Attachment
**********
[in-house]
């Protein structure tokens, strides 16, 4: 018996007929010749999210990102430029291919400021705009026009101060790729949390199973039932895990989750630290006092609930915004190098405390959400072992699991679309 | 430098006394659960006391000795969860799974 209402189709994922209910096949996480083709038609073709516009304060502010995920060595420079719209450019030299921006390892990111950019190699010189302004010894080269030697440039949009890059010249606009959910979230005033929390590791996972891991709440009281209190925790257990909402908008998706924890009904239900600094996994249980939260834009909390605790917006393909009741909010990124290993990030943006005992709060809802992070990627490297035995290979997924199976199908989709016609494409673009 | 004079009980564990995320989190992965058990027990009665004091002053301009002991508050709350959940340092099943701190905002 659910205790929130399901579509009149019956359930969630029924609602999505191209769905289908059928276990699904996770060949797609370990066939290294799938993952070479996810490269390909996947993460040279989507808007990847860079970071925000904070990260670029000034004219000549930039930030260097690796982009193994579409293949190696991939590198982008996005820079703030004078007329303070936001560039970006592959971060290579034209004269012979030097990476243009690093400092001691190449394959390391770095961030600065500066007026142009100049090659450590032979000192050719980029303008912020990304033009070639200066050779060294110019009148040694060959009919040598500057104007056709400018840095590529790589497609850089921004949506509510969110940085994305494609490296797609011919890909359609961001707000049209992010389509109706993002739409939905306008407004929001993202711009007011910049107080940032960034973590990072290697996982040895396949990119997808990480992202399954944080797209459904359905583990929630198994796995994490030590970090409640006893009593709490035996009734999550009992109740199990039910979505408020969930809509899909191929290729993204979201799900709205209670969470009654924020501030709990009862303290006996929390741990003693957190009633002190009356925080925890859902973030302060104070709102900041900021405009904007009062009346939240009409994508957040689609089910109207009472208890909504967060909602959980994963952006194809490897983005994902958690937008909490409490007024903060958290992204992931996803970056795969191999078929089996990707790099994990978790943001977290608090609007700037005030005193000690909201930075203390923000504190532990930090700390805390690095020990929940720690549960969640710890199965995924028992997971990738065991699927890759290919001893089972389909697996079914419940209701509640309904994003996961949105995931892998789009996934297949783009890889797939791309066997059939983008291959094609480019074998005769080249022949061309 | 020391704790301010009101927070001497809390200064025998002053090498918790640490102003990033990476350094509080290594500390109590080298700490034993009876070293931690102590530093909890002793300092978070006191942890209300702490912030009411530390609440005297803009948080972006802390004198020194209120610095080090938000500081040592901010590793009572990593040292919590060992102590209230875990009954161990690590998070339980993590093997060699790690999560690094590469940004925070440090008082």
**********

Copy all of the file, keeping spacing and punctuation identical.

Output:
[in-house]
């Protein structure tokens, strides 16, 4: 018996007929010749999210990102430029291919400021705009026009101060790729949390199973039932895990989750630290006092609930915004190098405390959400072992699991679309 | 430098006394659960006391000795969860799974 209402189709994922209910096949996480083709038609073709516009304060502010995920060595420079719209450019030299921006390892990111950019190699010189302004010894080269030697440039949009890059010249606009959910979230005033929390590791996972891991709440009281209190925790257990909402908008998706924890009904239900600094996994249980939260834009909390605790917006393909009741909010990124290993990030943006005992709060809802992070990627490297035995290979997924199976199908989709016609494409673009 | 004079009980564990995320989190992965058990027990009665004091002053301009002991508050709350959940340092099943701190905002 659910205790929130399901579509009149019956359930969630029924609602999505191209769905289908059928276990699904996770060949797609370990066939290294799938993952070479996810490269390909996947993460040279989507808007990847860079970071925000904070990260670029000034004219000549930039930030260097690796982009193994579409293949190696991939590198982008996005820079703030004078007329303070936001560039970006592959971060290579034209004269012979030097990476243009690093400092001691190449394959390391770095961030600065500066007026142009100049090659450590032979000192050719980029303008912020990304033009070639200066050779060294110019009148040694060959009919040598500057104007056709400018840095590529790589497609850089921004949506509510969110940085994305494609490296797609011919890909359609961001707000049209992010389509109706993002739409939905306008407004929001993202711009007011910049107080940032960034973590990072290697996982040895396949990119997808990480992202399954944080797209459904359905583990929630198994796995994490030590970090409640006893009593709490035996009734999550009992109740199990039910979505408020969930809509899909191929290729993204979201799900709205209670969470009654924020501030709990009862303290006996929390741990003693957190009633002190009356925080925890859902973030302060104070709102900041900021405009904007009062009346939240009409994508957040689609089910109207009472208890909504967060909602959980994963952006194809490897983005994902958690937008909490409490007024903060958290992204992931996803970056795969191999078929089996990707790099994990978790943001977290608090609007700037005030005193000690909201930075203390923000504190532990930090700390805390690095020990929940720690549960969640710890199965995924028992997971990738065991699927890759290919001893089972389909697996079914419940209701509640309904994003996961949105995931892998789009996934297949783009890889797939791309066997059939983008291959094609480019074998005769080249022949061309 | 020391704790301010009101927070001497809390200064025998002053090498918790640490102003990033990476350094509080290594500390109590080298700490034993009876070293931690102590530093909890002793300092978070006191942890209300702490912030009411530390609440005297803009948080972006802390004198020194209120610095080090938000500081040592901010590793009572990593040292919590060992102590209230875990009954161990690590998070339980993590093997060699790690999560690094590469940004925070440090008082």